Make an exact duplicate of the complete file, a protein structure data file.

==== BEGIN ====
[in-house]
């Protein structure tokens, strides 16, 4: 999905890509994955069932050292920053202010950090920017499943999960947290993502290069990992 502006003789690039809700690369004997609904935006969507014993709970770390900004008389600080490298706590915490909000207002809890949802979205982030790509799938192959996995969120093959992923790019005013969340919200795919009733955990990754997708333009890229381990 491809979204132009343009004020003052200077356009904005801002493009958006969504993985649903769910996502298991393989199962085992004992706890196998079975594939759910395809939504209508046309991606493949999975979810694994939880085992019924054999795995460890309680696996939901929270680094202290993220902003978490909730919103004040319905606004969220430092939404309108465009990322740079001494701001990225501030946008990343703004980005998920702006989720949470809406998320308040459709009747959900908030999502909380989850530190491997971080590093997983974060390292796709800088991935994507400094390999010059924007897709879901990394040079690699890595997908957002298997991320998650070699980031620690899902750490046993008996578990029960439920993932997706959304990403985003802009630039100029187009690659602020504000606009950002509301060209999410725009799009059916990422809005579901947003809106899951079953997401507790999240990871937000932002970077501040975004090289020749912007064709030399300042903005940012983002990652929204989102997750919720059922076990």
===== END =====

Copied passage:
[in-house]
């Protein structure tokens, strides 16, 4: 999905890509994955069932050292920053202010950090920017499943999960947290993502290069990992 502006003789690039809700690369004997609904935006969507014993709970770390900004008389600080490298706590915490909000207002809890949802979205982030790509799938192959996995969120093959992923790019005013969340919200795919009733955990990754997708333009890229381990 491809979204132009343009004020003052200077356009904005801002493009958006969504993985649903769910996502298991393989199962085992004992706890196998079975594939759910395809939504209508046309991606493949999975979810694994939880085992019924054999795995460890309680696996939901929270680094202290993220902003978490909730919103004040319905606004969220430092939404309108465009990322740079001494701001990225501030946008990343703004980005998920702006989720949470809406998320308040459709009747959900908030999502909380989850530190491997971080590093997983974060390292796709800088991935994507400094390999010059924007897709879901990394040079690699890595997908957002298997991320998650070699980031620690899902750490046993008996578990029960439920993932997706959304990403985003802009630039100029187009690659602020504000606009950002509301060209999410725009799009059916990422809005579901947003809106899951079953997401507790999240990871937000932002970077501040975004090289020749912007064709030399300042903005940012983002990652929204989102997750919720059922076990």